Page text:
Another very common fact pattern where businesses get into trouble is ignoring the need for ongoing assessment. In this regard, assume you are a second-stage company that is now expanding. It has been a few years since your company first drafted its employee manual/employment contracts in preparation for opening its doors/website for business. And since that time, there has been significant changes or “novel” theories by employment-based regulatory agencies as to what is or is not permissible in an employee manual. If these issues aren’t updated, you may have an employment law ticking time bomb hiding in your company’s employee manual.
Or maybe a significant court opinion has come down limiting the effectiveness of certain restrictions in a non-compete agreement. Going back to the concepts of preservation, control, and attack, your company should assess whether it is still on solid ground to maintain appropriate control of employment risks and opportunities before expanding its human resource assets. Otherwise, the next round of competition may not be against competitors, but rather against a former employee who is challenging his or her non-compete restrictions. But instead of having what should be a straight-forward issue, i.e., enforcing a contractual agreement, your company may now be expending time and resources on legal fees dealing with ancillary attacks to the original agreement that, if properly controlled in the first place, would not likely have been an issue.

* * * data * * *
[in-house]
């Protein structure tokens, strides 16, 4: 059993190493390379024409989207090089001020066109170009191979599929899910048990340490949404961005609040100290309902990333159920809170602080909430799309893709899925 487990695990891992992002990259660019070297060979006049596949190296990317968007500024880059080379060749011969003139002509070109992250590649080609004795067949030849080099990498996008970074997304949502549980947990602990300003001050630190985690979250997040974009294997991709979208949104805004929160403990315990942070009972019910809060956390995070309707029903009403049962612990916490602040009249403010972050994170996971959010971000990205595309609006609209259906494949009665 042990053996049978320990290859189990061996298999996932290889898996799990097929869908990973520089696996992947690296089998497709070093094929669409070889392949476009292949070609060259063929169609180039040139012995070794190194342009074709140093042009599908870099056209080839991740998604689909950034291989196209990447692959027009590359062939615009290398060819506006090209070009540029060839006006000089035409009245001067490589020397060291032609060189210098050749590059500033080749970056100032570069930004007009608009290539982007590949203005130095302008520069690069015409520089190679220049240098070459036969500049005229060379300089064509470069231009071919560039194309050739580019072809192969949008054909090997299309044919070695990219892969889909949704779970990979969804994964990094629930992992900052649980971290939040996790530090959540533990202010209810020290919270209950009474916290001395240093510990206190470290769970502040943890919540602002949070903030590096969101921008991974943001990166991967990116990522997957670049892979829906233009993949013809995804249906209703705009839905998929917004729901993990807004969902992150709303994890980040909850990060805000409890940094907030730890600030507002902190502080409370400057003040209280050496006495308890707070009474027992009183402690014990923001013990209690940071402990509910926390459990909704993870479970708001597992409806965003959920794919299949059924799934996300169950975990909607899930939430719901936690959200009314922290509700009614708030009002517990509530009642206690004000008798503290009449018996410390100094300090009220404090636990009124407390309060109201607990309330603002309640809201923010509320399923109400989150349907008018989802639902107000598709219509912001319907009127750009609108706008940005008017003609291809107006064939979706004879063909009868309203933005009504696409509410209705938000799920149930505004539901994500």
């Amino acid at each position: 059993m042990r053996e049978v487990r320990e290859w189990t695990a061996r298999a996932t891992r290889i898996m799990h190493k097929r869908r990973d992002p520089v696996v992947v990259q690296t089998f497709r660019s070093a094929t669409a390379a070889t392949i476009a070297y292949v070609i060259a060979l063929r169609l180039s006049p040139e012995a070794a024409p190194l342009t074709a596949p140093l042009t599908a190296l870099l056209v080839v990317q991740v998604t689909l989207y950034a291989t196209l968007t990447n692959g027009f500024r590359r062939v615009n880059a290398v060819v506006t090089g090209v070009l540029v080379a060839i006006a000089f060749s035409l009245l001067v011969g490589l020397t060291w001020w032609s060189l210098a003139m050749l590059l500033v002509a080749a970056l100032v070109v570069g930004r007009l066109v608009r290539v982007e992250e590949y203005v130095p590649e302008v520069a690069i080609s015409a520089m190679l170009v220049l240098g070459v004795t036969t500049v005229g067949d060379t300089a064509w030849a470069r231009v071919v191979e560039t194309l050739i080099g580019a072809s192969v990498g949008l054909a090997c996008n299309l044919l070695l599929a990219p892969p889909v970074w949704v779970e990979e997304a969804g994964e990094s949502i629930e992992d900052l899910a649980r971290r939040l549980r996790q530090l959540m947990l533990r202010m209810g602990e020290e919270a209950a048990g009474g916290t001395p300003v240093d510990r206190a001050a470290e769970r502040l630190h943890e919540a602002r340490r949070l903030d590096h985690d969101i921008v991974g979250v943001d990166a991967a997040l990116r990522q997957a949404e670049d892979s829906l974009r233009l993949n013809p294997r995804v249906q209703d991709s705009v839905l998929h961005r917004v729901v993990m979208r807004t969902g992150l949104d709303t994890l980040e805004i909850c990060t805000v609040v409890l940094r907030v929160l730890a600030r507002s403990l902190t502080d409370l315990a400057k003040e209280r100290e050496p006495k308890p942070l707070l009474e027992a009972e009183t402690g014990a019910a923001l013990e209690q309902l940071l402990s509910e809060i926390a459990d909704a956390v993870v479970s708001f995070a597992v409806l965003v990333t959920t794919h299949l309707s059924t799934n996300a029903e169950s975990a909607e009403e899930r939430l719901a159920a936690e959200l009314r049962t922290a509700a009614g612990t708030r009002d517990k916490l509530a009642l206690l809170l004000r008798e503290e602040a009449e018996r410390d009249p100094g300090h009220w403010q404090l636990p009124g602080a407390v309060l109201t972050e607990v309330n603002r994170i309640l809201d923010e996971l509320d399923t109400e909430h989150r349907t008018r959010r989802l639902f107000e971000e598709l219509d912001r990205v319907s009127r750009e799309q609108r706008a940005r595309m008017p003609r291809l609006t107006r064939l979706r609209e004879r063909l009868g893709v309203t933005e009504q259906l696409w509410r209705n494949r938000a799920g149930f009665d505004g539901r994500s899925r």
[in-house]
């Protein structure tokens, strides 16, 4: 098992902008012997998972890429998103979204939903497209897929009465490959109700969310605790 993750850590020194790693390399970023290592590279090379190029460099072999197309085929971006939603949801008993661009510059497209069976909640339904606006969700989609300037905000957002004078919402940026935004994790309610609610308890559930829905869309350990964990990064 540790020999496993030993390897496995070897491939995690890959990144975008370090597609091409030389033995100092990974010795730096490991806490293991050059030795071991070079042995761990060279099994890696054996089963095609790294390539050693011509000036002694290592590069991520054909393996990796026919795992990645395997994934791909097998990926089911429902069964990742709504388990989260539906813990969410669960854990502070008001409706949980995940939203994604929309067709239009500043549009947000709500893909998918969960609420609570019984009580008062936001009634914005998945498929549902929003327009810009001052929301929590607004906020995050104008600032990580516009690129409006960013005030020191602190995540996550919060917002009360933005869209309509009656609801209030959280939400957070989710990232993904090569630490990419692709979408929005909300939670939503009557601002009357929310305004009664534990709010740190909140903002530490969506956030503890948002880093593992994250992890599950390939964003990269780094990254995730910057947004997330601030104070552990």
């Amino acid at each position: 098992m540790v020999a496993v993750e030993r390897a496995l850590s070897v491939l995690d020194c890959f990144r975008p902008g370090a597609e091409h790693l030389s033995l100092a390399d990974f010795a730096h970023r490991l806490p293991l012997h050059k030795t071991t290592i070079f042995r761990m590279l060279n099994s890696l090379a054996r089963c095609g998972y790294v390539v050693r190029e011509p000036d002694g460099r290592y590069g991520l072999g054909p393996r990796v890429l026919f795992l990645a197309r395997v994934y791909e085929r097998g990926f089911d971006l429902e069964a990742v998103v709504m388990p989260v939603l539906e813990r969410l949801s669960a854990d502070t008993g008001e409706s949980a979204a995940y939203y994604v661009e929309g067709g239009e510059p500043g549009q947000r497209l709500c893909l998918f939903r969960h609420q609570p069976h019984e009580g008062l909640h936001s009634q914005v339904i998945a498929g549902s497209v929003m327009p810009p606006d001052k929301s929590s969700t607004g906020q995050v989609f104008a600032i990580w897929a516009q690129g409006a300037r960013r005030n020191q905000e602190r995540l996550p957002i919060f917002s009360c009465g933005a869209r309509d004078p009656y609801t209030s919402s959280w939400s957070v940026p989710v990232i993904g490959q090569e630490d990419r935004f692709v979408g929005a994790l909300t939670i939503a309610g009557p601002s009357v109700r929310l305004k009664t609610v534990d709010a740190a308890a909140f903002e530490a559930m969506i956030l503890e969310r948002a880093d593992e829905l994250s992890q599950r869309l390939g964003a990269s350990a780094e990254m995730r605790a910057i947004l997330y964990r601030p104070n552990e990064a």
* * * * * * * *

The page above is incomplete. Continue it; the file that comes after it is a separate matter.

Closing Thoughts on Business and Jiu Jitsu Strategy
One of the appealing aspects of jiu jitsu training is certainly its effectiveness in terms of self-defense. But what keeps me going back to my particular gym are instructors like Harvey Berman, Angelo Popofski, Brandon Fracassi-McDaniel, and Josh Bagaly who go beyond teaching just a bunch of techniques. Instead, they provide rich context for the jiu jitsu principles behind the techniques, which frequently extend outside of the gym. This isn’t surprising when you consider the primary explanation given by its founder, Helio Gracie, “Jiu Jitsu is personal efficiency … which anyone can do. It is the force of leverage against brute force.”
As an employment and business law attorney, this quote drives home the point of how companies and start-ups should approach business – continually taking the steps to monitor and investing the time to allow their business to efficiently compete without having to resort to brute force in the form of substantial legal fees that escalate pursuing or defending against drawn-out litigation. For more information about federal or Michigan employment legal issues or otherwise discussing employment best practices for your start-up company, contact attorney Jason Shinn. Since 2001, he has represented entrepreneurs, start-up companies, and established businesses in responding to employment and business law challenges. This experience includes pursuing or defending such matters in state and federal courts.